List journalism has its critics but when it comes to easy reading, no one can resist a nicely focused top 10 – if only to gripe about all the better places/things YOU would have put in instead. My brief was lunch for £10, which turned out to be a tall order along the north coast of Cornwall – somewhere that relies on the tourist pound, the sea view and the cornered market.
Still, I think I found some gooduns – from the St Kew Harvest, a sourcing-savvy farmshop cafe, to Blas, everyone’s favourite gourmet burger, via Relish, probably Cornwall’s best coffee. I had to kiss a few frogs along the way – supermarket-style bread in expensive places, limp pasties, dusty falafel – but am resisting the temptation to name and shame ;)
Read my complete top 10 here: http://www.guardian.co.uk/travel/2012/mar/14/top-10-budget-restaurants-north-cornwall
This is extraordinary. Apparently taken on the north coast. Gone off the idea of that cliff walk now?
It’s a strange coincidence that I was going to write a post today about my very un-Newquay holiday near Newquay last week when into my inbox landed an email about a new video promoting a more positive image of the much-maligned seaside town. Fair enough – but ‘the British California’!? Come on, let’s not get carried away. Well, perhaps, but only through lack of other contenders.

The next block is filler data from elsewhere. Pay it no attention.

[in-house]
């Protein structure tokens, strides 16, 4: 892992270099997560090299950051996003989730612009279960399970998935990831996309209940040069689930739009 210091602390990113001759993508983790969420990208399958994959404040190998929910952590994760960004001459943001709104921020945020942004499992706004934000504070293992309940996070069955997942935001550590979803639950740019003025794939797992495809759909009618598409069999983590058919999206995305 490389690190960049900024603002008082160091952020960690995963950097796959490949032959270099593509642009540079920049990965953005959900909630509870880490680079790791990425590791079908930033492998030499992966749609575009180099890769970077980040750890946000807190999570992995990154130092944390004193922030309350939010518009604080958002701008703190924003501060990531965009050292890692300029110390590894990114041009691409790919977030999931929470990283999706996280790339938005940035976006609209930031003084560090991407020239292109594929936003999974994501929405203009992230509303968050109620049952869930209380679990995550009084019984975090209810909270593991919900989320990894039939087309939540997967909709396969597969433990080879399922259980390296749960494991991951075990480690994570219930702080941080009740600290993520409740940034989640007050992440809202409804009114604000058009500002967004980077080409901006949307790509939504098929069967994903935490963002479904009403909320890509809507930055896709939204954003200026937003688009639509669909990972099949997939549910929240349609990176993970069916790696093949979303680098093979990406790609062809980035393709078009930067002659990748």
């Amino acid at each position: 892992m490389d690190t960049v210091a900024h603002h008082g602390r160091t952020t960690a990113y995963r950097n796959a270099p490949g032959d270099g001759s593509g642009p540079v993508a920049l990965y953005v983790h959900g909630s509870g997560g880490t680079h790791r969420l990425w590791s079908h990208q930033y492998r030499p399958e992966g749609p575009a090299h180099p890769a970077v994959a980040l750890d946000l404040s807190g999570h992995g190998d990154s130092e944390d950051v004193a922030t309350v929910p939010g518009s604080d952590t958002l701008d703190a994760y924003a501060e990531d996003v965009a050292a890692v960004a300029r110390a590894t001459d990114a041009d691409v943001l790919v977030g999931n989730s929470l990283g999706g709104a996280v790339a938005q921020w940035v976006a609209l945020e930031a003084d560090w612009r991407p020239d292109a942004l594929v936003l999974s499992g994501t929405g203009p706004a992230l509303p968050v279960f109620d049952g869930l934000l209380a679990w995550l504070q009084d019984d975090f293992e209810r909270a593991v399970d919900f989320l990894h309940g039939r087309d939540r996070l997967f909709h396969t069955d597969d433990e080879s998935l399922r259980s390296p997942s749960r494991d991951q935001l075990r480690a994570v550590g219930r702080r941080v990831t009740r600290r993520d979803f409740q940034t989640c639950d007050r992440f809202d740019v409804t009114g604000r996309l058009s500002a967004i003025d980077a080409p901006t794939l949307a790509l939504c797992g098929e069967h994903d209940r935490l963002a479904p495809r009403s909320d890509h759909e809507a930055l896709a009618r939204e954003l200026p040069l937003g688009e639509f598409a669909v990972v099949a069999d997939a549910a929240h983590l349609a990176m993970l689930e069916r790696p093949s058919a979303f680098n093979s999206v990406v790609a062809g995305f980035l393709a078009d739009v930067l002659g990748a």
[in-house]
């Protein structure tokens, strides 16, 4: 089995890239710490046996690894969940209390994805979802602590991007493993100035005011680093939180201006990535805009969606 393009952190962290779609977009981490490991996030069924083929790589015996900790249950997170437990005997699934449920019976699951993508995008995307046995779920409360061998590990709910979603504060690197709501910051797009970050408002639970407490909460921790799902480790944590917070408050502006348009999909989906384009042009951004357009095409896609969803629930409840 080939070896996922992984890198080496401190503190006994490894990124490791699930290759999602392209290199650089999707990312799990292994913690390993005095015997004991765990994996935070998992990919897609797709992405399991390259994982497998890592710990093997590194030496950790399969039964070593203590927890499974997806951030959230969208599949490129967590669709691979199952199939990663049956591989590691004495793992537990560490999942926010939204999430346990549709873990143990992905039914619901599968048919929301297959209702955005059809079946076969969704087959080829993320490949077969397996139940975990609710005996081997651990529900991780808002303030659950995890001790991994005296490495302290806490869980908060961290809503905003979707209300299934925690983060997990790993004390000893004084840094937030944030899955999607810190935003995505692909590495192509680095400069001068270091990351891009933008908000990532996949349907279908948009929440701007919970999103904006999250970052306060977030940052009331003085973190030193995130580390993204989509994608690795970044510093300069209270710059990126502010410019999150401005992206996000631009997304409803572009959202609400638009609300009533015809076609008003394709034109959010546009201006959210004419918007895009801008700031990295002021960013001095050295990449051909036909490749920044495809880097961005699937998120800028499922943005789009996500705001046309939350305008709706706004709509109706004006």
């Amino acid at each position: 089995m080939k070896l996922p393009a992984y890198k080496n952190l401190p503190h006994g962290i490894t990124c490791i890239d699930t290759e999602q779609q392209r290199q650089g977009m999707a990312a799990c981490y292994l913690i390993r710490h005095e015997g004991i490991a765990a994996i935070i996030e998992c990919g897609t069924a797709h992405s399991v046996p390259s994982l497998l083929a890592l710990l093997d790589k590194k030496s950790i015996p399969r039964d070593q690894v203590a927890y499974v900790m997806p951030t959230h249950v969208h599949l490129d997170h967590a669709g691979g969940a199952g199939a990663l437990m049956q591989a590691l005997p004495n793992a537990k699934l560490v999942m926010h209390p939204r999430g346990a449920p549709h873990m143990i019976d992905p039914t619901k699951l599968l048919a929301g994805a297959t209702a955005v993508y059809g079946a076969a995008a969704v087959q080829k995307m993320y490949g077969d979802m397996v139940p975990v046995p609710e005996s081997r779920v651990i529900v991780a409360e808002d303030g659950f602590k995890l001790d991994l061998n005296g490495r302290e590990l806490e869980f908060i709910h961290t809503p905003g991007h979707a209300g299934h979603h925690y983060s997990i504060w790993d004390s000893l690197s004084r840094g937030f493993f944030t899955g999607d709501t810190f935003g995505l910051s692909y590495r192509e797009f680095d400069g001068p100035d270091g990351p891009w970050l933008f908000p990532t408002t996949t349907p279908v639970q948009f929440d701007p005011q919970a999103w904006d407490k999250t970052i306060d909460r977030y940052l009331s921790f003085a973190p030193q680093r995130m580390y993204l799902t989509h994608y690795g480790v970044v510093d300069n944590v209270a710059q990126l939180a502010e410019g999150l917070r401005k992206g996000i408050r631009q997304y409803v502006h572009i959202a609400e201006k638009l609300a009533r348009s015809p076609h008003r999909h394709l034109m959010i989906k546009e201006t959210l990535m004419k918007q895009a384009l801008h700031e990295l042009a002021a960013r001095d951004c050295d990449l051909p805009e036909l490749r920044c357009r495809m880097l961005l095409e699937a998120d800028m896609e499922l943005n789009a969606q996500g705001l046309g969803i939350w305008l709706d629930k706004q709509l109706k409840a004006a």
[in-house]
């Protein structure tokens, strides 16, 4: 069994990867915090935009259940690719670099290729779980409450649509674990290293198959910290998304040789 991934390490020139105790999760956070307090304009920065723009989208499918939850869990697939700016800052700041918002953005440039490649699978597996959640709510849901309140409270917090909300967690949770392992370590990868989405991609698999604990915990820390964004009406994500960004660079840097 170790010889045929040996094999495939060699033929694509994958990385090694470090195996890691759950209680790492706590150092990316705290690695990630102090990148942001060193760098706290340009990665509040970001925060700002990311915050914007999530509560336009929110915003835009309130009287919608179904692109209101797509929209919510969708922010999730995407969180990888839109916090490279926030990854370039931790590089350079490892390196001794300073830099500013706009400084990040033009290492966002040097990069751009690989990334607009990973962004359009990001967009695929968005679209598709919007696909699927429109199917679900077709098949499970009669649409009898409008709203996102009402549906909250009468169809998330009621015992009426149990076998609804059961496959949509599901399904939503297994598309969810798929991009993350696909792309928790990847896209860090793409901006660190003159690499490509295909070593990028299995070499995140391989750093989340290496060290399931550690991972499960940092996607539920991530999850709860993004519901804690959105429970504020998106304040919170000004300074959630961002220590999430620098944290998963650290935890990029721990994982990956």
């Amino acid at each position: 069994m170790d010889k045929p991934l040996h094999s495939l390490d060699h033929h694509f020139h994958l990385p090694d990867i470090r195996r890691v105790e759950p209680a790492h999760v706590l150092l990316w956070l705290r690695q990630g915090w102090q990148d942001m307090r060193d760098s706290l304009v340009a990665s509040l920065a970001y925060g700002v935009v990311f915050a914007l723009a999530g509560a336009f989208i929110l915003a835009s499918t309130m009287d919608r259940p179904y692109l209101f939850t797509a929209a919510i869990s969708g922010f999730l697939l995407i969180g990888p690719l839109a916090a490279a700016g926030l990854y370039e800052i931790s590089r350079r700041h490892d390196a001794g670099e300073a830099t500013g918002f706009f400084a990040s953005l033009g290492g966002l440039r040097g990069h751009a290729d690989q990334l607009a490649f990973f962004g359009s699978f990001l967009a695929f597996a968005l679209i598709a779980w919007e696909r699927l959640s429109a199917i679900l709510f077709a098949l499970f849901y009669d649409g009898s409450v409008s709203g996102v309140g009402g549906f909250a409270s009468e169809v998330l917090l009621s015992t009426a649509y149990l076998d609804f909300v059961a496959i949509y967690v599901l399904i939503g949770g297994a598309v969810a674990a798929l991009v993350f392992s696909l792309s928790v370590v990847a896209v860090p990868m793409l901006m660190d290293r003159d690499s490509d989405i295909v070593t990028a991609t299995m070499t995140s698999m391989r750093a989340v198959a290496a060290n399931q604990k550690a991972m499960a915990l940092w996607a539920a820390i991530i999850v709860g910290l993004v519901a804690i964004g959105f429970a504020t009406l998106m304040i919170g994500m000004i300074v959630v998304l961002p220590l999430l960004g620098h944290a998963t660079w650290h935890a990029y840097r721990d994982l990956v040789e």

Think of Newquay and we all think: surf, first, then projectile vomiting, stag dos and vile clubs. At night, it’s a war zone.
But the thing about NQY that no one can take away is that it Read the rest of this entry »
I interviewed Andy Appleton, head chef at Fifteen, some time ago for Food magazine – interesting guy, very keen to place the emphasis on Fifteen’s charitable status, which can often be lost in the Jamie factor and the general desirability of the place.
But one other, smaller thing also stuck in my mind from our chat: he was very excitable about Read the rest of this entry »
Seeing as it’s scorchio outside and I’m feeling more deckchairy than bloggy, I’m going to be brief and post some pictures of sunset from the Porthmeor Beach Cafe at the weekend – all in all, a pretty smug-making Read the rest of this entry »
It’s not just our Fishy Friends who are busy being creative in Port Isaac, you know.
I saw this illustration by Anna-Louise Felstead this morning thanks to a friend of mine in Buenos Aires called Emma (a wonderful blogger, even if she frequently makes me Argentina-sick with her posts about Palermo designers and gorgeous, fading San Telmo architecture).
Back in Cornwall, this lovely picture is of the view from the Smuggler’s Rest garden in Port Isaac, and is currently hanging in Somerset House. I like the uncompromisingly blue palette – seems nicely wintery and watery, and reminiscent of the forecast that popped up on my phone this morning for the next seven days.